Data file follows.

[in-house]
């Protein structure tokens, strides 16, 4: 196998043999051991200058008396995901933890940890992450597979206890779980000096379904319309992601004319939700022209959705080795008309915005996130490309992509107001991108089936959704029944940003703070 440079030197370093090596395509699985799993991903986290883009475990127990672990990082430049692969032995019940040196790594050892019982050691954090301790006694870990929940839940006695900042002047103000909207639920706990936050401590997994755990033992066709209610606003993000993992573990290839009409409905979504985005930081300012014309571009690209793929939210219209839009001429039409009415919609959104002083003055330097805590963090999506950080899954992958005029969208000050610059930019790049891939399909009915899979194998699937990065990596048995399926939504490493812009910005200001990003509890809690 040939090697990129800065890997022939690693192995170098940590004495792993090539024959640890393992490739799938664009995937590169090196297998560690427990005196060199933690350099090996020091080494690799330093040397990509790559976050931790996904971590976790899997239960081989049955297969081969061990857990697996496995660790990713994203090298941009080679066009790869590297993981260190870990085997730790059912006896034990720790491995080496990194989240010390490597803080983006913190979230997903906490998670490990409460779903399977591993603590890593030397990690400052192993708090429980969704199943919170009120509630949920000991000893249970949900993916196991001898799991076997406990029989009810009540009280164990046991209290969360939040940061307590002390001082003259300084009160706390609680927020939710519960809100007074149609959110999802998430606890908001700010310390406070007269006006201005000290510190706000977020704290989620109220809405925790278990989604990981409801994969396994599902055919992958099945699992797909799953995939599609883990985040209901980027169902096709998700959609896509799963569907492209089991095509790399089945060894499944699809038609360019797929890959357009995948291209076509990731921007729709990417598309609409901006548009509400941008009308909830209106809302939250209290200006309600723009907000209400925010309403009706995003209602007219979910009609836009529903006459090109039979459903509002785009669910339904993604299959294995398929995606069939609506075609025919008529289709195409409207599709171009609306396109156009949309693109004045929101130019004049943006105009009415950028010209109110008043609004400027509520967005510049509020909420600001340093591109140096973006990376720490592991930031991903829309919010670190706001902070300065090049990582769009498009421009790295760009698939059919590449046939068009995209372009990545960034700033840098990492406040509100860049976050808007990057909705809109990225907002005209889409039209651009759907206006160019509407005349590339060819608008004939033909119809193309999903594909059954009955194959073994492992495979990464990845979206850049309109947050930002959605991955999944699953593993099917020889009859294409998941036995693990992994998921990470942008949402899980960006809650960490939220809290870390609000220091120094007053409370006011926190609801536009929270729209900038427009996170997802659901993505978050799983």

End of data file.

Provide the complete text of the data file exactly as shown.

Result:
[in-house]
């Protein structure tokens, strides 16, 4: 196998043999051991200058008396995901933890940890992450597979206890779980000096379904319309992601004319939700022209959705080795008309915005996130490309992509107001991108089936959704029944940003703070 440079030197370093090596395509699985799993991903986290883009475990127990672990990082430049692969032995019940040196790594050892019982050691954090301790006694870990929940839940006695900042002047103000909207639920706990936050401590997994755990033992066709209610606003993000993992573990290839009409409905979504985005930081300012014309571009690209793929939210219209839009001429039409009415919609959104002083003055330097805590963090999506950080899954992958005029969208000050610059930019790049891939399909009915899979194998699937990065990596048995399926939504490493812009910005200001990003509890809690 040939090697990129800065890997022939690693192995170098940590004495792993090539024959640890393992490739799938664009995937590169090196297998560690427990005196060199933690350099090996020091080494690799330093040397990509790559976050931790996904971590976790899997239960081989049955297969081969061990857990697996496995660790990713994203090298941009080679066009790869590297993981260190870990085997730790059912006896034990720790491995080496990194989240010390490597803080983006913190979230997903906490998670490990409460779903399977591993603590890593030397990690400052192993708090429980969704199943919170009120509630949920000991000893249970949900993916196991001898799991076997406990029989009810009540009280164990046991209290969360939040940061307590002390001082003259300084009160706390609680927020939710519960809100007074149609959110999802998430606890908001700010310390406070007269006006201005000290510190706000977020704290989620109220809405925790278990989604990981409801994969396994599902055919992958099945699992797909799953995939599609883990985040209901980027169902096709998700959609896509799963569907492209089991095509790399089945060894499944699809038609360019797929890959357009995948291209076509990731921007729709990417598309609409901006548009509400941008009308909830209106809302939250209290200006309600723009907000209400925010309403009706995003209602007219979910009609836009529903006459090109039979459903509002785009669910339904993604299959294995398929995606069939609506075609025919008529289709195409409207599709171009609306396109156009949309693109004045929101130019004049943006105009009415950028010209109110008043609004400027509520967005510049509020909420600001340093591109140096973006990376720490592991930031991903829309919010670190706001902070300065090049990582769009498009421009790295760009698939059919590449046939068009995209372009990545960034700033840098990492406040509100860049976050808007990057909705809109990225907002005209889409039209651009759907206006160019509407005349590339060819608008004939033909119809193309999903594909059954009955194959073994492992495979990464990845979206850049309109947050930002959605991955999944699953593993099917020889009859294409998941036995693990992994998921990470942008949402899980960006809650960490939220809290870390609000220091120094007053409370006011926190609801536009929270729209900038427009996170997802659901993505978050799983």